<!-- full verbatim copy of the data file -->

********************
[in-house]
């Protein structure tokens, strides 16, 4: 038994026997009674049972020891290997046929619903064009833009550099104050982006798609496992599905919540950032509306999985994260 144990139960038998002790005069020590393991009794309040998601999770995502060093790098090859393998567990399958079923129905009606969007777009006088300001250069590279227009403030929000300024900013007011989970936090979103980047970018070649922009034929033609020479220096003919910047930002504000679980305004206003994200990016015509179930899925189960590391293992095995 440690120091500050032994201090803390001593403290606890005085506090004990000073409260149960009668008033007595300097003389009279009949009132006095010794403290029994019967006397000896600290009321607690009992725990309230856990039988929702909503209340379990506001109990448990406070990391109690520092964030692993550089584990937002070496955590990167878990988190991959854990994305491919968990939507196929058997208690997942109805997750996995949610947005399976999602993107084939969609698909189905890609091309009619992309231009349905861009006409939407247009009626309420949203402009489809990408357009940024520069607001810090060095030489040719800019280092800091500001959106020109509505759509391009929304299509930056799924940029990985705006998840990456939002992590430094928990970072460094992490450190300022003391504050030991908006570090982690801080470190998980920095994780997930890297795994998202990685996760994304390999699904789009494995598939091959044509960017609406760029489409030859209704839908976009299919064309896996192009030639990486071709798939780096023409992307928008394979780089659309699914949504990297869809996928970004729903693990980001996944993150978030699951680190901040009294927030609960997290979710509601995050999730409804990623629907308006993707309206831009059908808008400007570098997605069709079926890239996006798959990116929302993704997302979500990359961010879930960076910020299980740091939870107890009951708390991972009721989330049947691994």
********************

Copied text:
[in-house]
């Protein structure tokens, strides 16, 4: 038994026997009674049972020891290997046929619903064009833009550099104050982006798609496992599905919540950032509306999985994260 144990139960038998002790005069020590393991009794309040998601999770995502060093790098090859393998567990399958079923129905009606969007777009006088300001250069590279227009403030929000300024900013007011989970936090979103980047970018070649922009034929033609020479220096003919910047930002504000679980305004206003994200990016015509179930899925189960590391293992095995 440690120091500050032994201090803390001593403290606890005085506090004990000073409260149960009668008033007595300097003389009279009949009132006095010794403290029994019967006397000896600290009321607690009992725990309230856990039988929702909503209340379990506001109990448990406070990391109690520092964030692993550089584990937002070496955590990167878990988190991959854990994305491919968990939507196929058997208690997942109805997750996995949610947005399976999602993107084939969609698909189905890609091309009619992309231009349905861009006409939407247009009626309420949203402009489809990408357009940024520069607001810090060095030489040719800019280092800091500001959106020109509505759509391009929304299509930056799924940029990985705006998840990456939002992590430094928990970072460094992490450190300022003391504050030991908006570090982690801080470190998980920095994780997930890297795994998202990685996760994304390999699904789009494995598939091959044509960017609406760029489409030859209704839908976009299919064309896996192009030639990486071709798939780096023409992307928008394979780089659309699914949504990297869809996928970004729903693990980001996944993150978030699951680190901040009294927030609960997290979710509601995050999730409804990623629907308006993707309206831009059908808008400007570098997605069709079926890239996006798959990116929302993704997302979500990359961010879930960076910020299980740091939870107890009951708390991972009721989330049947691994």